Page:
In On the Kabbalah and Its Symbolism, Gershom Scholem guides the reader through the central themes in the intricate history of the Kabbalah, clarifying the relations between mysticism and established religious authority, the mystics' interpretation of the Torah and their attempts to discover the hidden meaning underlying Scripture, the tension between the philosophical and the mystical concepts of God, and the symbolism employed in mystical religion.
One of the most important scholars of our century, Gershom Scholem (1897-1982) opened up a once esoteric world of Jewish mysticism, the Kabbalah, to concerned students of religion. The Kabbalah is a rich tradition of repeated attempts to achieve and portray direct experiences of God: its twelfth-and thirteenth-century beginnings in southern France and Spain are probed in Origins of the Kabbalah, a work crucial in Scholem's oeuvre. The book is a contribution not only to the history of Jewish medieval mysticism but also to the study of medieval mysticism in general and will be of interest to historians and psychologists, as well as to students of the history of religion.
Symbols of the Kabbalah: Philosophical and Psychological Perspectives provides a philosophical and psychological interpretation of the major symbols of the theosophical Kabbalah. It shows that the Kabbalah, particularly as it is expressed in the school of Isaac Luria, provides a coherent and comprehensive account of the cosmos, and humanity's role within it, that is intellectually, morally, and spiritually significant for contemporary life.
"An excellent overview of the history of Jewish mysticism from its early beginnings to contemporary Hasidism...scholarly and complex." —Library Journal "An excellent work, clear and solidly documented by Joseph Dan on Gershom Scholem and on his work." —Notes Bibliographiques "An excellent guide to Scholem's work." —Christian Century
This intricate and profound exploration of Kabbalistic symbolism as applied to the human body is a classic in French esoteric circles. It is the life work of psychotherapist Annick de Souzenelle, whose tremendous depth of thought has been partially inspired by the depth psychology of C. G. Jung. De Souzenelle incorporates the symbolism of the Hebrew language with biblical references and her understanding of Kabbalistic spirituality to present the Kabbalistic tree of life as a pattern of the human body in all its various parts and vital organs, from the bottom of the feet to the top of the head. Not only is hers an important work in the field, it also affords some flavor of the rich French esoteric tradition. The Body and Its Symbolism will be sought after by advanced students of the Western esoteric traditions, especially Kabbalah.
The Secret Doctrine of the Kabbalah resurrects this ancient body of knowledge to reveal eternal truths that profoundly impact contemporary spirituality. Experimental methods of practicing Hebraic sacred science are explored that explain, as never before, the meaning of the cosmological diagram of the entire Western esoteric tradition--the kabbalistic Tree of Life.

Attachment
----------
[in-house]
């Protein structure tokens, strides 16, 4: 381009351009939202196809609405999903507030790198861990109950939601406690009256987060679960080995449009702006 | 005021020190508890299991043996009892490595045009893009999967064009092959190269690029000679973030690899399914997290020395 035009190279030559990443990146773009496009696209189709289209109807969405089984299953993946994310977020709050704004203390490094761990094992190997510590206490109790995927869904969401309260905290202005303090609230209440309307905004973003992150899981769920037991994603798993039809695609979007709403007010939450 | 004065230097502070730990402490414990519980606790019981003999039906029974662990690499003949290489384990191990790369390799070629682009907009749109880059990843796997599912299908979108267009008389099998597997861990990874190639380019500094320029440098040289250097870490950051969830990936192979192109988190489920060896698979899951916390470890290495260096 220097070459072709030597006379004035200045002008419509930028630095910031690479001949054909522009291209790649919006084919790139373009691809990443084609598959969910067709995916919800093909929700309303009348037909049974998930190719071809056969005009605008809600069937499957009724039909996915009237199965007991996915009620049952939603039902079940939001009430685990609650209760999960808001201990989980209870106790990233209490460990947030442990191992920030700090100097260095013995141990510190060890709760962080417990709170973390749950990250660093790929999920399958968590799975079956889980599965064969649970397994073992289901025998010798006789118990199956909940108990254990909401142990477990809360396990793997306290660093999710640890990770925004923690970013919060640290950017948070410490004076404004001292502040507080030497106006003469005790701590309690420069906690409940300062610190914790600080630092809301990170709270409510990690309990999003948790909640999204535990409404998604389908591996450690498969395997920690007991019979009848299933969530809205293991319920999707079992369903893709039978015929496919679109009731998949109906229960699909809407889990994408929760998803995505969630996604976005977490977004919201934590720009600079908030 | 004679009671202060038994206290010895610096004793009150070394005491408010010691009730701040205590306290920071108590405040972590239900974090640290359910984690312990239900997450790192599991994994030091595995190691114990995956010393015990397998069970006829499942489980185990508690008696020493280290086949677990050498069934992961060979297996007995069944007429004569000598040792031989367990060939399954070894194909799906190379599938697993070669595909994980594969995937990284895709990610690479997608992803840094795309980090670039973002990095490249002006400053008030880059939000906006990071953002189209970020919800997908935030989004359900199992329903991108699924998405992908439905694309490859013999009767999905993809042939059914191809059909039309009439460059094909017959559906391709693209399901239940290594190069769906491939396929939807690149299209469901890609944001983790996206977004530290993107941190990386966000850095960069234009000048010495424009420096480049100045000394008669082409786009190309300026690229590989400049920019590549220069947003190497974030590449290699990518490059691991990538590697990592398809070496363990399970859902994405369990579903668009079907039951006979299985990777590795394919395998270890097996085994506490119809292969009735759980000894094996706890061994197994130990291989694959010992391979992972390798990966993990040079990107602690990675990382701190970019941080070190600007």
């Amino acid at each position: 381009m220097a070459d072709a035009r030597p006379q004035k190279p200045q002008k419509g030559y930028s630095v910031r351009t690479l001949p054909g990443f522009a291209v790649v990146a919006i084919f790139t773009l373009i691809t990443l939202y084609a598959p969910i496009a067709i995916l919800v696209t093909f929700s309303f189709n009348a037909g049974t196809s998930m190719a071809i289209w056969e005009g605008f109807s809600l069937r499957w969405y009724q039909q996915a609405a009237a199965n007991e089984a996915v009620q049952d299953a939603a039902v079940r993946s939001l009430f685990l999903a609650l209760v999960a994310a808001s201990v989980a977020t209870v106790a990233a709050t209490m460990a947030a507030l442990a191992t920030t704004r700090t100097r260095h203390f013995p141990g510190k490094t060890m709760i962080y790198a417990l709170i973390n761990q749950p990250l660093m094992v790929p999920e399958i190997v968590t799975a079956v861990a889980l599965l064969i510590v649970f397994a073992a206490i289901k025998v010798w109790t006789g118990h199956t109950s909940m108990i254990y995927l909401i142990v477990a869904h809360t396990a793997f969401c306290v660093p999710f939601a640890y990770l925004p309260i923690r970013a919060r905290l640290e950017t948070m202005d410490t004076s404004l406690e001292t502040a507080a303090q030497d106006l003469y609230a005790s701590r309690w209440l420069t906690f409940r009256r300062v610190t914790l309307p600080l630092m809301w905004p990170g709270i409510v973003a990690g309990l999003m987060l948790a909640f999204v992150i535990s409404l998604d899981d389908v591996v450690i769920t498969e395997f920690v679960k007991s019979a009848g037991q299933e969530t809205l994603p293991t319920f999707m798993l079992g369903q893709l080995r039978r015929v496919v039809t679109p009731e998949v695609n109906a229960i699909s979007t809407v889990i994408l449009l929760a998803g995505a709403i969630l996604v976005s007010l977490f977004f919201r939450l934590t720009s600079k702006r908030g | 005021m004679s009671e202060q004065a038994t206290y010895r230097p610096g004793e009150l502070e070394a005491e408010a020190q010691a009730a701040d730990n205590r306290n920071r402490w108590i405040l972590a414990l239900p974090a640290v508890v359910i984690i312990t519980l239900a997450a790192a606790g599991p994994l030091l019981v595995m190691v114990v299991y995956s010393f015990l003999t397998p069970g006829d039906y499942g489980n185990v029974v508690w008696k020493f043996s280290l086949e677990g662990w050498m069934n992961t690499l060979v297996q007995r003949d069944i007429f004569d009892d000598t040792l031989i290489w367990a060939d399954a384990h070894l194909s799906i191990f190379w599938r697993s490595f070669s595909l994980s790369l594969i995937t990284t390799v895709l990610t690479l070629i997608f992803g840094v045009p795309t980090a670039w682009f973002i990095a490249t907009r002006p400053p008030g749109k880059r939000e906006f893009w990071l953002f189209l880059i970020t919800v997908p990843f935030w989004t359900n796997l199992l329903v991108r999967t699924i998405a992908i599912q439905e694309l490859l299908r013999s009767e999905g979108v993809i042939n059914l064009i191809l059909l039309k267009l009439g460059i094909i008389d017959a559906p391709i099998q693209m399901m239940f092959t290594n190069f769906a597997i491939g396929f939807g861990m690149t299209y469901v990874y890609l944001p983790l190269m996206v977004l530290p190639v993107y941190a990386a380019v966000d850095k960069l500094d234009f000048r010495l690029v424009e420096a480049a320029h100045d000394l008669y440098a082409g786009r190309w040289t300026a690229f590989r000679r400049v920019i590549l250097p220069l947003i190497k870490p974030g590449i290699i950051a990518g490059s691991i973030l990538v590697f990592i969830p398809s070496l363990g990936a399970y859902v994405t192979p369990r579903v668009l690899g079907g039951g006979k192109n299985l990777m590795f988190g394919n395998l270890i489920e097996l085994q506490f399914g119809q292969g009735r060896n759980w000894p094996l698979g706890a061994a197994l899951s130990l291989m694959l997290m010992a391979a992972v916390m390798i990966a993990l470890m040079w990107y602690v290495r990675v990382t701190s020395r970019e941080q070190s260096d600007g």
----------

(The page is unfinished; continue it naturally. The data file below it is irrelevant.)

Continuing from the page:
In this groundbreaking book, Knight shows how the Qabalah and its basic diagram, the Tree of Life, is a system of relationships among mystical symbols that can be used to gain access to the hidden reaches of the mind. He also demonstrates how the Qabalah is applicable to all mystical traditions and religious beliefs, including Christian mysticism, Greek, Egyptian and Celtic mythologies, and even Native American beliefs. It is indeed symbolic of our universal search for the Divine. Included here are two books in one. The first compares the Western Mystery Tradition with the Eastern system of yoga, analyzes the Tree of Life in full detail, and describes the practical application and theories of Qabalistic symbolism. The second gives the most comprehensive analysis ever published of the twenty-two 'Paths of Concealed Glory' that join the Spheres of the Tree of Life taking into account the Hebrew alphabet, astrological signs, and tarot trumps. A large section explores the history of tarot design and the varying systems of correspondence with the Tree of Life.
A valuable reference, this informative and entertaining volume presents a key to elucidating the symbolic worlds encountered in both the arts and the history of ideas. 32 black-and-white illustrations.
Kabbalah: A Guide for the Perplexed is a concise and accessible introduction to the major elements of the prevalent metaphysical system of Judaism, Kabbalah. The book covers the historical and theoretical essence of Kabbalah, offering a clear definition of the term and the limitations of what Kabbalah is and is not. Pinchas Giller provides an overview of the history of the movement, reflecting the sweep of Jewish history as a whole, and examines its metaphysical system, the advanced mythos of early and later Luria, doctrines of the soul, and the mysteries of Jewish religious practice and law. The book concludes with a summary of the contemporary kabbalistic phenomena, particularly in light of the notoriety of some modern purveyors of Kabbalah. As cogent and objective as possible, this is the ideal companion for those wishing to gain a sound understanding of this often perplexing mystical aspect of Judaism.